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A seesaw for kids on the US-Mexico border won the Beazley Design of the Year Award

The seesaw called “Teeter-Totter Wall,” a temporary interactive installation designed by Californian architects Ronald Rael and Virigina San Fratello, won the 2020 Beazley Design Award, an annual award, and an exhibition organized by the Design Museum, London. .

The installation, which took place in July 2019, consisted of three bright pink rockers (or seesaws) placed in the gaps in the steel border wall that separates the United States and Mexico. It allowed children from El Paso, Texas and the Anapra community in Juárez, Mexico, to play together despite the 20-foot wall, which sits on the world’s most crossed border and is a continuous site of political fractures.

The “Teeter-Totter Wall” was designed to illustrate the intrinsic connection between the two lands, and was a collaboration with the Juárez collective of artists Colectivo Chopeke. “What you do on one side has an impact on the other,” Rael told CNN in 2019, “and that’s what a seesaw is.”
Due to the sensitive context of the wall, the project took ten years to complete. It was live for just under twenty minutes, but long enough for it to go viral. Although it was a temporary installation, Rael said on Instagram that the event was “full of joy, excitement and togetherness at the border wall.”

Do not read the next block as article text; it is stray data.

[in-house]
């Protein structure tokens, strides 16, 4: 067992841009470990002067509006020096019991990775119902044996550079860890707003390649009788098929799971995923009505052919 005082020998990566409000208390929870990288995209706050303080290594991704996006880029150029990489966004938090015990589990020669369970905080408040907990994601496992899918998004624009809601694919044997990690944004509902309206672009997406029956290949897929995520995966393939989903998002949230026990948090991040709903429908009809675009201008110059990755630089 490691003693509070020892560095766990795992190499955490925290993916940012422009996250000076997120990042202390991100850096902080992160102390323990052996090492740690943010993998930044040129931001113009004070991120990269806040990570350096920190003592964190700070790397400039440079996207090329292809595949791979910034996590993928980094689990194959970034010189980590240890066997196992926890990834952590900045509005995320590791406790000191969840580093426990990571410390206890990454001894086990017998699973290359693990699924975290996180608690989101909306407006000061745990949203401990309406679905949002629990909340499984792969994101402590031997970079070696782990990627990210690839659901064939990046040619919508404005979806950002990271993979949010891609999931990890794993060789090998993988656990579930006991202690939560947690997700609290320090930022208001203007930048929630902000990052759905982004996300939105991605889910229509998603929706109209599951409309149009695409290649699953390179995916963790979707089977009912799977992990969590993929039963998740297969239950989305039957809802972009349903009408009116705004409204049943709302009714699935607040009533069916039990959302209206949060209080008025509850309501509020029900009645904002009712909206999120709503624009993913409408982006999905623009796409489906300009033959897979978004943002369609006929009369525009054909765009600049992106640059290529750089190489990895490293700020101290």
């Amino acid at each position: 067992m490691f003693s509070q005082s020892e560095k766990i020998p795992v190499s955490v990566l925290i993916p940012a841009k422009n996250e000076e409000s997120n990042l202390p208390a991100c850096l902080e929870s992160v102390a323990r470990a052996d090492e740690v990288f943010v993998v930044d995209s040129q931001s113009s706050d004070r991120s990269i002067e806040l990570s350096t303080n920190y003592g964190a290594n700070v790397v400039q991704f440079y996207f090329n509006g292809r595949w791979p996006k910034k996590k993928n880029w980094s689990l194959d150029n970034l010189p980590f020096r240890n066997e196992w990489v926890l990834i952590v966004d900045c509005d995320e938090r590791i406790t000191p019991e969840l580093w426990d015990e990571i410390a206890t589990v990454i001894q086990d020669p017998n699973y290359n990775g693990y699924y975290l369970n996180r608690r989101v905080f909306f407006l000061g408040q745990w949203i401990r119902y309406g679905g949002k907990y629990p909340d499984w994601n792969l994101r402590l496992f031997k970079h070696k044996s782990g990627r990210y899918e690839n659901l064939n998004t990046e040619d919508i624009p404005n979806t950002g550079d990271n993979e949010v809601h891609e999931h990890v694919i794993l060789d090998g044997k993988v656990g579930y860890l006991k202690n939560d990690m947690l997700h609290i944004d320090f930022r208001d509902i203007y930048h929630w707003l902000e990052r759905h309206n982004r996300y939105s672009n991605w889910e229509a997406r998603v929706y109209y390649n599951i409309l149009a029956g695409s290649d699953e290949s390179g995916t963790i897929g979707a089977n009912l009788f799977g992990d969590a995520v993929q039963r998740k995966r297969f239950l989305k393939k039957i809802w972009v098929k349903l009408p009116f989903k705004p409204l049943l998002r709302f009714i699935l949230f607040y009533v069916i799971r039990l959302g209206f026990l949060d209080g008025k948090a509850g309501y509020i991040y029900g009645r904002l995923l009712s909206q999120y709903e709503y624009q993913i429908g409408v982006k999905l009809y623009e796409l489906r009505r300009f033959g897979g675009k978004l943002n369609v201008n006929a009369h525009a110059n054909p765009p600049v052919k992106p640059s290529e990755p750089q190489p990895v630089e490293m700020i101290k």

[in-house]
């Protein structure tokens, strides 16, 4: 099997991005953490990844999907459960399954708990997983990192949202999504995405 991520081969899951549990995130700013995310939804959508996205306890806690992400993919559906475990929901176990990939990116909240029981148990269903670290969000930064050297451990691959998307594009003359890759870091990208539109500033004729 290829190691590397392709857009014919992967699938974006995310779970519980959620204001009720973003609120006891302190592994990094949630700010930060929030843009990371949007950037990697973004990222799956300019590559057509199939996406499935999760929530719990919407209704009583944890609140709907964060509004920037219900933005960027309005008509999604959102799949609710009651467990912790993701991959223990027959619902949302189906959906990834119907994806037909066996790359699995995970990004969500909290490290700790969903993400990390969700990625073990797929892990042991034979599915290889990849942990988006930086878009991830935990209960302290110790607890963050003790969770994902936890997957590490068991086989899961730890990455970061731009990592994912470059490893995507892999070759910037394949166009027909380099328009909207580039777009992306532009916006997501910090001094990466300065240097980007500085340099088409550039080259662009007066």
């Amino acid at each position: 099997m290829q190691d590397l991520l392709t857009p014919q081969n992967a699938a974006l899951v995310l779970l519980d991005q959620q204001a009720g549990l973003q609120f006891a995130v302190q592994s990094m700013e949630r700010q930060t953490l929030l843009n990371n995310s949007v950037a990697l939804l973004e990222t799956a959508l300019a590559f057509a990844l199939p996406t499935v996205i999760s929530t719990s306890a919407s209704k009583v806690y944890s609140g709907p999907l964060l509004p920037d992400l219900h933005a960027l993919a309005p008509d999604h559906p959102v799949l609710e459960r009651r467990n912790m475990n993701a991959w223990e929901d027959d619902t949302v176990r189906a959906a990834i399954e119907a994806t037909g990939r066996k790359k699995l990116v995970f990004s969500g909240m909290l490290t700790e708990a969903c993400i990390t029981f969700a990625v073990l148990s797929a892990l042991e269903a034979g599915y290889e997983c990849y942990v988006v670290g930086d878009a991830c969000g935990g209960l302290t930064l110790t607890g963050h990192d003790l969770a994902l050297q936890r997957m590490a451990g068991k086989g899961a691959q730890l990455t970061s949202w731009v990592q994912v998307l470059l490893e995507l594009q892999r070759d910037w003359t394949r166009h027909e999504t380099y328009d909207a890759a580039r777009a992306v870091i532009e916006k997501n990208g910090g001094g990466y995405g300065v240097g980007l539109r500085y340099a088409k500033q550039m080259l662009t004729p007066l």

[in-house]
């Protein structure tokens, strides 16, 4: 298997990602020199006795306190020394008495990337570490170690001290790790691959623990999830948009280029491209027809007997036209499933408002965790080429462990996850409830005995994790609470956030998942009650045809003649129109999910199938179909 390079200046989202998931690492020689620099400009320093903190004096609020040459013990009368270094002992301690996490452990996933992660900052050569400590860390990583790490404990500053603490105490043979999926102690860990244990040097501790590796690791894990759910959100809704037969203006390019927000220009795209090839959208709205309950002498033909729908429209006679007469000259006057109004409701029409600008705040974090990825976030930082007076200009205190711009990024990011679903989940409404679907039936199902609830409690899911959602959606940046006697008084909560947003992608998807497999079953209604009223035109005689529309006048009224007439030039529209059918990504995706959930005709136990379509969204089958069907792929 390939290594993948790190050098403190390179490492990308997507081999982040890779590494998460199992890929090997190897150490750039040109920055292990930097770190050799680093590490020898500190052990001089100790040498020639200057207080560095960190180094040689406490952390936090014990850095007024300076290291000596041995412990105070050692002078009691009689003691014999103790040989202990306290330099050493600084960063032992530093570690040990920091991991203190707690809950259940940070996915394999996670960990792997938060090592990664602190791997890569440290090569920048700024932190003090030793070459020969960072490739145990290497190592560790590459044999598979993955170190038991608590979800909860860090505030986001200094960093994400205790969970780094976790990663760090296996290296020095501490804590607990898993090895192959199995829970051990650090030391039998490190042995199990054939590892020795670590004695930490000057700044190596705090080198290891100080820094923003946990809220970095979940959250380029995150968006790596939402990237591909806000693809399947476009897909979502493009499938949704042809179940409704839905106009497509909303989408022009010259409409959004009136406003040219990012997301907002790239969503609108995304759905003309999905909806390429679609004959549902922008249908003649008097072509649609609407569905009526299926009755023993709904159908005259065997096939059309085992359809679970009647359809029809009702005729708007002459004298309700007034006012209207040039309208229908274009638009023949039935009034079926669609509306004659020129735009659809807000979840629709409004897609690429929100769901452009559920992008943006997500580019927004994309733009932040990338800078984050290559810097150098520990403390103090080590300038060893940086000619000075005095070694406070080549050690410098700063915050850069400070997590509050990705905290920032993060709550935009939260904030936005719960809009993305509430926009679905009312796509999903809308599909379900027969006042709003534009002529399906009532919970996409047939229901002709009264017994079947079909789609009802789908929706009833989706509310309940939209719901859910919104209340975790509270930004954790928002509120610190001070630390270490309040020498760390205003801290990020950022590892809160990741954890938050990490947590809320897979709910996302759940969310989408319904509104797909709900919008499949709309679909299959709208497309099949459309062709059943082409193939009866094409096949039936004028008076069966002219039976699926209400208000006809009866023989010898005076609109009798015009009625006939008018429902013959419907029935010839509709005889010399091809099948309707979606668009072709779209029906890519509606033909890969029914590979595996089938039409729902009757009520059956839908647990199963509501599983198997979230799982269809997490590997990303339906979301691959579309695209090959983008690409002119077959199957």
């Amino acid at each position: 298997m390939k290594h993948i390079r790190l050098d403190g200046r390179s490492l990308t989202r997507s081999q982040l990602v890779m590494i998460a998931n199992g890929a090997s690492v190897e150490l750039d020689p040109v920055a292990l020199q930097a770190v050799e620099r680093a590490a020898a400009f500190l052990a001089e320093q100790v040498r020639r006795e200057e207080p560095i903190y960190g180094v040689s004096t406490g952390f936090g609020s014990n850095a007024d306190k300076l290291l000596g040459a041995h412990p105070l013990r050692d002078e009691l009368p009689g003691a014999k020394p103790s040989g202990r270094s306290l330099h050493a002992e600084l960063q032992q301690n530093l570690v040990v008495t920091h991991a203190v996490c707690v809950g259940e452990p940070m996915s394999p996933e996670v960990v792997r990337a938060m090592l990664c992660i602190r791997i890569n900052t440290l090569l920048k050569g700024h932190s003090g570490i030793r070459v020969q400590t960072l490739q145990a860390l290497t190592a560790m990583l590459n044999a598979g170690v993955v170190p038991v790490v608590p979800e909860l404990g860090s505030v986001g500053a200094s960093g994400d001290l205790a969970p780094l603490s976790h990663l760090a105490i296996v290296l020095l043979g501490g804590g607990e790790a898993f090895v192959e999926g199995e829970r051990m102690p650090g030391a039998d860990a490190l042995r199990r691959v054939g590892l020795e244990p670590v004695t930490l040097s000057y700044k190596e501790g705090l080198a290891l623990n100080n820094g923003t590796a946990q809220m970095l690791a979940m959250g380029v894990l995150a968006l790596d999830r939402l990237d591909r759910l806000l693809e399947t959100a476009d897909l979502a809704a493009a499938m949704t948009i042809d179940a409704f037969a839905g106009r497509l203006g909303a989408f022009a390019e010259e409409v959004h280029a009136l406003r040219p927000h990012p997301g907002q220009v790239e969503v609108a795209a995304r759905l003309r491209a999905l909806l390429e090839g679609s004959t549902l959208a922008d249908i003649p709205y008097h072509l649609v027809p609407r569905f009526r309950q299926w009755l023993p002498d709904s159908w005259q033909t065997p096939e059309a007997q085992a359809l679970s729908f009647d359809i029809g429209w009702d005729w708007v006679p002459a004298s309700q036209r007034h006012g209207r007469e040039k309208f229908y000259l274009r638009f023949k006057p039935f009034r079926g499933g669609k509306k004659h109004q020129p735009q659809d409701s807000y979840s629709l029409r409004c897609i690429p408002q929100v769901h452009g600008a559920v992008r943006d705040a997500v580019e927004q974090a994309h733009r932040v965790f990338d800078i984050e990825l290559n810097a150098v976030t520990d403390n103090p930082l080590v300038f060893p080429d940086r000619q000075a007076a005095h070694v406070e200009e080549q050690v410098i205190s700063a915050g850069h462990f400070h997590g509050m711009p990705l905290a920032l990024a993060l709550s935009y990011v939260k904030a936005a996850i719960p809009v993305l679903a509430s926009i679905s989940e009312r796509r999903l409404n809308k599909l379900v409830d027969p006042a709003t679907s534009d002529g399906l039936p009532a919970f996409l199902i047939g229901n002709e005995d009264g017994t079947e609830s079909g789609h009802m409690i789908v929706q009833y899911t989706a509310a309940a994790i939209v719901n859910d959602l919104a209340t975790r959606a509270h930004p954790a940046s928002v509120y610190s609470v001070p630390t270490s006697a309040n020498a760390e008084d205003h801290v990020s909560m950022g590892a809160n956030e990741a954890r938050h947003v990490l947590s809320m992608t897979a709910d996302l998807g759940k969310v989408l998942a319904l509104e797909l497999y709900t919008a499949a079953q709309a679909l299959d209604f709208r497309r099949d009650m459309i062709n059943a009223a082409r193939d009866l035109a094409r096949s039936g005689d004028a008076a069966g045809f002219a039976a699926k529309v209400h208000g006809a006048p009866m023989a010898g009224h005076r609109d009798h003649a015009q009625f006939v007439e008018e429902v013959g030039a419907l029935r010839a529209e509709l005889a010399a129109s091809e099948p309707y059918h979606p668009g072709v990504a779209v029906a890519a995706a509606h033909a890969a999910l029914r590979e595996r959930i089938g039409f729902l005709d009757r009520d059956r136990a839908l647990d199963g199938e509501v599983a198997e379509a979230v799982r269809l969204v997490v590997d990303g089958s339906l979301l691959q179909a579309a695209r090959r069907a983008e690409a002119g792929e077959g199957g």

“The seesaw on the border encouraged new forms of human connection,” said Tim Marlow, executive director and director of the Museum of Design, in a statement. “It remains a witty and poignant reminder of how human beings can transcend the forces that seek to divide us.”
Award winners in other categories
The award gave five more recognitions for each of the nominee categories, in “Architecture”, “Digital”, “Fashion”, “Graphics” and “Product”.

This includes a mobile school, called “ModSkool”, designed by the Dehli-based Social Design Collaborative. The project responded to the forced evictions of farming communities in India with a learning place that is easy to erect and dismantle.

The Chilean feminist artistic group, the LASTESIS Collective, also won, which was recognized for its protest performance “A rapist on your way,” which denounces sexual violence against women and the LGBTQ + community.
Luxury brand Telfar was honored for its popular gender-neutral vegan leather bag (priced at the average earnings of a New York DJ for a night’s work).

Medical illustrators Alissa Eckert and Dan Higgins, who work for the U.S. Centers for Disease Control and Prevention (CDC), were honored for an image seen countless times over the past year: their 3D rendering of SARS. -CoV-2, the virus that causes covid-19 disease.

Lastly, Impossible Foods won for Impossible Burger 2.0, which claims to be a more flavorful and juicier burger made from plant-based protein.

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